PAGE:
How to Choose the Right Sport for Your Child

If you’re a parent whose begun looking at a youth sports activity for your child, you’re probably wondering how to decide which activity to choose. Many communities have a variety of opportunities for kids from solo sports like track to team sports like soccer. How can you narrow down the choices and settle on the activity that best fits your child? Consider these tips.

First, the Why

Playing sports is a great opportunity for learning and growing. Children who play learn how to work with others, they get to know people from diverse backgrounds, they learn life lessons about winning and losing. They learn how to get back up after adversity and move on.

 

“Playing a sport also increases self-confidence, improves body image and, of course, improves physical health.” — Alex Perdikis


A recent study published in The Journal of Leadership & Organizational Studies found higher leadership skills, self-confidence levels and self-respect in those who played sports when they were young. The results were the same even for those who played high school sports as long as 50 years ago. And, it didn’t matter if they were poor or great athletes, the benefits were the same.

Is Your Child Ready?

Typically, children are ready to mentally and physically begin some type of sport by age 6-7. That doesn’t mean all children are ready to jump right into an organized sports program at that age.

Atlanta area pediatrician Dr. Jennifer Shu recommends playing in the backyard with your child in relatively easy activities such playing catch, kicking a ball or swinging a bat. As your child’s hand-eye coordination and physical activities improve, watch which type of activity your child’s abilities seems the best fit.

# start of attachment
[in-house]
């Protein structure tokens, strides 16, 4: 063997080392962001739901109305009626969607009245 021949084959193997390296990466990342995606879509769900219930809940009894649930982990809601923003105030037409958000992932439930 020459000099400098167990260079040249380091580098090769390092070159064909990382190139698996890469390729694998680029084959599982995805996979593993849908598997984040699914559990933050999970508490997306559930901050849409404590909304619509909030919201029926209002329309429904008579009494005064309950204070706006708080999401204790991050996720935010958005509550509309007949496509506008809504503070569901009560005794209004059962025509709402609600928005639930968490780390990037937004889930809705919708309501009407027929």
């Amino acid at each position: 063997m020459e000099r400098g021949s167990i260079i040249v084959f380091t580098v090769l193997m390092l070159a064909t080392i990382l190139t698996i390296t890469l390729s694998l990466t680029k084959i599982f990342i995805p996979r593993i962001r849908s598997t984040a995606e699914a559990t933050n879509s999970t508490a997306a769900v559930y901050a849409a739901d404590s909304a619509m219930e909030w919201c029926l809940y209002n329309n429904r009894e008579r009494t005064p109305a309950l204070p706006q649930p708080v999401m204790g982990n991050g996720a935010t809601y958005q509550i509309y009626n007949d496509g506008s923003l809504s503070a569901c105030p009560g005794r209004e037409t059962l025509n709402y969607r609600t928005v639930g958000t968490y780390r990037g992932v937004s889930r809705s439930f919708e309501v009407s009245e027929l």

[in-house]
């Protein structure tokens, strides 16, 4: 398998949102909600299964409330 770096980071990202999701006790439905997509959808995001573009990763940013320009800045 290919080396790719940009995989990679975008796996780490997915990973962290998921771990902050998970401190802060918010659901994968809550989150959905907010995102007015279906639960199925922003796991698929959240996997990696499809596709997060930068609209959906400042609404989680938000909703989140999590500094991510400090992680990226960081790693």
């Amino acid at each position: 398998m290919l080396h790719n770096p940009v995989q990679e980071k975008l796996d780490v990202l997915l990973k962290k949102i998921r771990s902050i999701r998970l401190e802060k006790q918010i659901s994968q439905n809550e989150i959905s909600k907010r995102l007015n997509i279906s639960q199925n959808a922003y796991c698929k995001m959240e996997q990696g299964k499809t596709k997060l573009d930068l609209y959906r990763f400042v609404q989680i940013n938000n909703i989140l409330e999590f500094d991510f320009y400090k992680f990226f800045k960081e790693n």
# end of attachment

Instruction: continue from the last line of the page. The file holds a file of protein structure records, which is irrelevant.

When you feel your child is ready, talk with your child about joining a team. She may have a decided preference for a particular sport. He may have friends already on a team and wants to join them. Think about your child’s fitness level for the specific sport preferred. Try to come to a mutual decision.

Begin at a recreational level to get your child used to the team sport atmosphere.

Try Me!

Many youth sports programs offer tryout opportunities. Kids can come in without committing or buying a uniform and play a session or two. Both kids and their parents get an idea about whether or not a particular sport is a good fit.

Decide and Commit

Playing sports is about fun. But, it’s also about learning and growing. After you and your child have chosen the sport, sit down with each other to talk about the responsibilities that come with playing. Point out there are fees to pay and uniforms to buy.

Explain how long the season is and how much each team member relies on the other. Quitting in midseason would mean letting a lot of people down. Joining a team is a wonderful learning opportunity for a child to learn about commitment and duty to others.

You Can Bend, But You Can’t Break

You know your child better than anyone. Perhaps your child isn’t suited, either because of age, development or personality, to join an organized sports team. That’s OK. Many local organizations, such as the YMCA, provide sporting activities for children and adults alike. Typical offerings include tennis and golf lessons, gymnastics and swimming.

And, don’t be surprised if your child wants to switch to a different sport, particularly in the beginning. It may just mean your child hasn’t found the right fit yet. Let them switch a couple of times if the child’s reasoning seems sensible. But draw the line at excessive switching and flimsy reasoning. Otherwise, you’ll end up with sports equipment and your child will learn to walk away when things become a bit uncomfortable.